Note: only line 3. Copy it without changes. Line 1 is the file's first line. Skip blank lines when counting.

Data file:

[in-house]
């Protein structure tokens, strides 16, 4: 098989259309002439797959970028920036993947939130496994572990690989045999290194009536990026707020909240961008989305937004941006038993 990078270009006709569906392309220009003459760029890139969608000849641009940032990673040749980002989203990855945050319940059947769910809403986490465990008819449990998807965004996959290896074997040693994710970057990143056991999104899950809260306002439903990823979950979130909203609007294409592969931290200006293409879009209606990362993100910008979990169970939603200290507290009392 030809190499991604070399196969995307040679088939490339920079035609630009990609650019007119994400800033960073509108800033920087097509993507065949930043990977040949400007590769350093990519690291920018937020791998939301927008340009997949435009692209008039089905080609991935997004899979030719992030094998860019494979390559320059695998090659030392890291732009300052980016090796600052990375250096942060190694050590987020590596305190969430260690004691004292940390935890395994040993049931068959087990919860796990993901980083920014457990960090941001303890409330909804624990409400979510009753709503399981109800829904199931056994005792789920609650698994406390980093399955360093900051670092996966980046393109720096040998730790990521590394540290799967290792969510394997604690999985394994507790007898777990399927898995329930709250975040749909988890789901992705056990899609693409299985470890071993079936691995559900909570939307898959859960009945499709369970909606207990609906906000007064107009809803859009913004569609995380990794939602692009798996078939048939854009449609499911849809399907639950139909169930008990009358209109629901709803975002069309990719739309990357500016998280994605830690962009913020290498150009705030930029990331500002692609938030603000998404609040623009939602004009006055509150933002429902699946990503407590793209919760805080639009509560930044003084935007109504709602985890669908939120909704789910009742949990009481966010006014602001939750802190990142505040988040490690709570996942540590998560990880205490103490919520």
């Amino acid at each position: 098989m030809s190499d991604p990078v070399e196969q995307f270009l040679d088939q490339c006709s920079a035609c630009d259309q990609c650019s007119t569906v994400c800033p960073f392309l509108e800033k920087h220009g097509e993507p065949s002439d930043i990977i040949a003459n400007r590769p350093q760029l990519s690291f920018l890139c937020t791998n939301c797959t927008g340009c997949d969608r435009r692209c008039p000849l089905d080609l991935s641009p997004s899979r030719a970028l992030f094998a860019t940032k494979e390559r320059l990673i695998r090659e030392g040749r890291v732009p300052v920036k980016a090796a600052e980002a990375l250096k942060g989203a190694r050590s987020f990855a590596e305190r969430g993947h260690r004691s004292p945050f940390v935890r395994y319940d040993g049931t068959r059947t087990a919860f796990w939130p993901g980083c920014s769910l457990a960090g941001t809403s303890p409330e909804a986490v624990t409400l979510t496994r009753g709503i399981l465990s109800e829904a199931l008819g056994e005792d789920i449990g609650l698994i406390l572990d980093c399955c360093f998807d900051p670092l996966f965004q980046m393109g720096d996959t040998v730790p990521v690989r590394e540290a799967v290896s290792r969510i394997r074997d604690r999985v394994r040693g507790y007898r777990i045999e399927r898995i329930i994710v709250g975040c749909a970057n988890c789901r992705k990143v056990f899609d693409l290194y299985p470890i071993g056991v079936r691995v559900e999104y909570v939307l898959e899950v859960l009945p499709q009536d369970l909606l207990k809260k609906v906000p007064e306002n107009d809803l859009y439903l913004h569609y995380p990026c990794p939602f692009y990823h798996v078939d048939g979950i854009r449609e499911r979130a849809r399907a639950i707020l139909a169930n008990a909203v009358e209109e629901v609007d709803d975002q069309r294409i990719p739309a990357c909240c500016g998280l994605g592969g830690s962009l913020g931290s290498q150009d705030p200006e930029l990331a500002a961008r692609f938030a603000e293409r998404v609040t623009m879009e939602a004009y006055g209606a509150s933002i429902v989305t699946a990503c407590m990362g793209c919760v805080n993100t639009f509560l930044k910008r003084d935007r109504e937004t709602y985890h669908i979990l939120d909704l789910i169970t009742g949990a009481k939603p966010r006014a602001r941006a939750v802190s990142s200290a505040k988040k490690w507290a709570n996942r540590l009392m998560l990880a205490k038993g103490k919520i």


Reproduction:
């Amino acid at each position: 098989m030809s190499d991604p990078v070399e196969q995307f270009l040679d088939q490339c006709s920079a035609c630009d259309q990609c650019s007119t569906v994400c800033p960073f392309l509108e800033k920087h220009g097509e993507p065949s002439d930043i990977i040949a003459n400007r590769p350093q760029l990519s690291f920018l890139c937020t791998n939301c797959t927008g340009c997949d969608r435009r692209c008039p000849l089905d080609l991935s641009p997004s899979r030719a970028l992030f094998a860019t940032k494979e390559r320059l990673i695998r090659e030392g040749r890291v732009p300052v920036k980016a090796a600052e980002a990375l250096k942060g989203a190694r050590s987020f990855a590596e305190r969430g993947h260690r004691s004292p945050f940390v935890r395994y319940d040993g049931t068959r059947t087990a919860f796990w939130p993901g980083c920014s769910l457990a960090g941001t809403s303890p409330e909804a986490v624990t409400l979510t496994r009753g709503i399981l465990s109800e829904a199931l008819g056994e005792d789920i449990g609650l698994i406390l572990d980093c399955c360093f998807d900051p670092l996966f965004q980046m393109g720096d996959t040998v730790p990521v690989r590394e540290a799967v290896s290792r969510i394997r074997d604690r999985v394994r040693g507790y007898r777990i045999e399927r898995i329930i994710v709250g975040c749909a970057n988890c789901r992705k990143v056990f899609d693409l290194y299985p470890i071993g056991v079936r691995v559900e999104y909570v939307l898959e899950v859960l009945p499709q009536d369970l909606l207990k809260k609906v906000p007064e306002n107009d809803l859009y439903l913004h569609y995380p990026c990794p939602f692009y990823h798996v078939d048939g979950i854009r449609e499911r979130a849809r399907a639950i707020l139909a169930n008990a909203v009358e209109e629901v609007d709803d975002q069309r294409i990719p739309a990357c909240c500016g998280l994605g592969g830690s962009l913020g931290s290498q150009d705030p200006e930029l990331a500002a961008r692609f938030a603000e293409r998404v609040t623009m879009e939602a004009y006055g209606a509150s933002i429902v989305t699946a990503c407590m990362g793209c919760v805080n993100t639009f509560l930044k910008r003084d935007r109504e937004t709602y985890h669908i979990l939120d909704l789910i169970t009742g949990a009481k939603p966010r006014a602001r941006a939750v802190s990142s200290a505040k988040k490690w507290a709570n996942r540590l009392m998560l990880a205490k038993g103490k919520i």